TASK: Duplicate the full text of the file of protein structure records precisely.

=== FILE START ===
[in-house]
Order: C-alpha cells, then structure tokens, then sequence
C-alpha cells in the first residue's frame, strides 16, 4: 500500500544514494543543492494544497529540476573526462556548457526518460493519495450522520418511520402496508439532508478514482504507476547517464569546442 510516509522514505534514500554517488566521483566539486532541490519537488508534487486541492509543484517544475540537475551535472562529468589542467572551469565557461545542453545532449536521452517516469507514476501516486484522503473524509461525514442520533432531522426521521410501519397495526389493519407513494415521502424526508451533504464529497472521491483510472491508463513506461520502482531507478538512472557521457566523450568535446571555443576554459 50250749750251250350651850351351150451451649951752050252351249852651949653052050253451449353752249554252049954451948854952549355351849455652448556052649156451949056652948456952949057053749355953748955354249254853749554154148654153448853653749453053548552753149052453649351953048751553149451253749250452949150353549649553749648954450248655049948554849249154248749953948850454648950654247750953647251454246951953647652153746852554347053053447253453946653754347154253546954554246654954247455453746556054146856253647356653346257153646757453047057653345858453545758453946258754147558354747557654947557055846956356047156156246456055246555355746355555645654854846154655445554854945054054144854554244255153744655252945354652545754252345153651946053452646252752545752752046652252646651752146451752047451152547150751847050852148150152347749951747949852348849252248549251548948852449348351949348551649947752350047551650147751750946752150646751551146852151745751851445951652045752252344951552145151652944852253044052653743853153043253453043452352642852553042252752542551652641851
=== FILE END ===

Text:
[in-house]
Order: C-alpha cells, then structure tokens, then sequence
C-alpha cells in the first residue's frame, strides 16, 4: 500500500544514494543543492494544497529540476573526462556548457526518460493519495450522520418511520402496508439532508478514482504507476547517464569546442 510516509522514505534514500554517488566521483566539486532541490519537488508534487486541492509543484517544475540537475551535472562529468589542467572551469565557461545542453545532449536521452517516469507514476501516486484522503473524509461525514442520533432531522426521521410501519397495526389493519407513494415521502424526508451533504464529497472521491483510472491508463513506461520502482531507478538512472557521457566523450568535446571555443576554459 50250749750251250350651850351351150451451649951752050252351249852651949653052050253451449353752249554252049954451948854952549355351849455652448556052649156451949056652948456952949057053749355953748955354249254853749554154148654153448853653749453053548552753149052453649351953048751553149451253749250452949150353549649553749648954450248655049948554849249154248749953948850454648950654247750953647251454246951953647652153746852554347053053447253453946653754347154253546954554246654954247455453746556054146856253647356653346257153646757453047057653345858453545758453946258754147558354747557654947557055846956356047156156246456055246555355746355555645654854846154655445554854945054054144854554244255153744655252945354652545754252345153651946053452646252752545752752046652252646651752146451752047451152547150751847050852148150152347749951747949852348849252248549251548948852449348351949348551649947752350047551650147751750946752150646751551146852151745751851445951652045752252344951552145151652944852253044052653743853153043253453043452352642852553042252752542551652641851